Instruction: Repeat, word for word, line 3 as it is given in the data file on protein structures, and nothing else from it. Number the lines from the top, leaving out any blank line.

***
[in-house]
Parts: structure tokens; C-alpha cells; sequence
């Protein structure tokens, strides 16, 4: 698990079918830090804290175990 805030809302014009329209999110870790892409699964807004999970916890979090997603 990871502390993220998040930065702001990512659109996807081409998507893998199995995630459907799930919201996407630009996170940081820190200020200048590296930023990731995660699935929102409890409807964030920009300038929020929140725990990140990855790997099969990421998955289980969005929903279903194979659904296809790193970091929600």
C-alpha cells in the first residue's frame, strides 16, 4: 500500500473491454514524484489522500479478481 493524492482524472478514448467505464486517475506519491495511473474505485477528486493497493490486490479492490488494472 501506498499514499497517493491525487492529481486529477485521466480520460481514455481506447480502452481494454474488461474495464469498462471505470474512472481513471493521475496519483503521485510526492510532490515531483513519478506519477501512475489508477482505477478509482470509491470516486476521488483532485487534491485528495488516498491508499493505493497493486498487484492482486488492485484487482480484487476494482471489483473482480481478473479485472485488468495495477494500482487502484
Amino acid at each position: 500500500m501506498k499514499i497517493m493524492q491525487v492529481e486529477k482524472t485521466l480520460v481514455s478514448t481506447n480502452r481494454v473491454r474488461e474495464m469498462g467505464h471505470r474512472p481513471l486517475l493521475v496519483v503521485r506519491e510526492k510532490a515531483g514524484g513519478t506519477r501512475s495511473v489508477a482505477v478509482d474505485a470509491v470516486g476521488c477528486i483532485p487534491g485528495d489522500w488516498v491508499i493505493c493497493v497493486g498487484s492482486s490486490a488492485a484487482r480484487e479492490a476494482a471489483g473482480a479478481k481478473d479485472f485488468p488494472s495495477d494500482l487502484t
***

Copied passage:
């Protein structure tokens, strides 16, 4: 698990079918830090804290175990 805030809302014009329209999110870790892409699964807004999970916890979090997603 990871502390993220998040930065702001990512659109996807081409998507893998199995995630459907799930919201996407630009996170940081820190200020200048590296930023990731995660699935929102409890409807964030920009300038929020929140725990990140990855790997099969990421998955289980969005929903279903194979659904296809790193970091929600």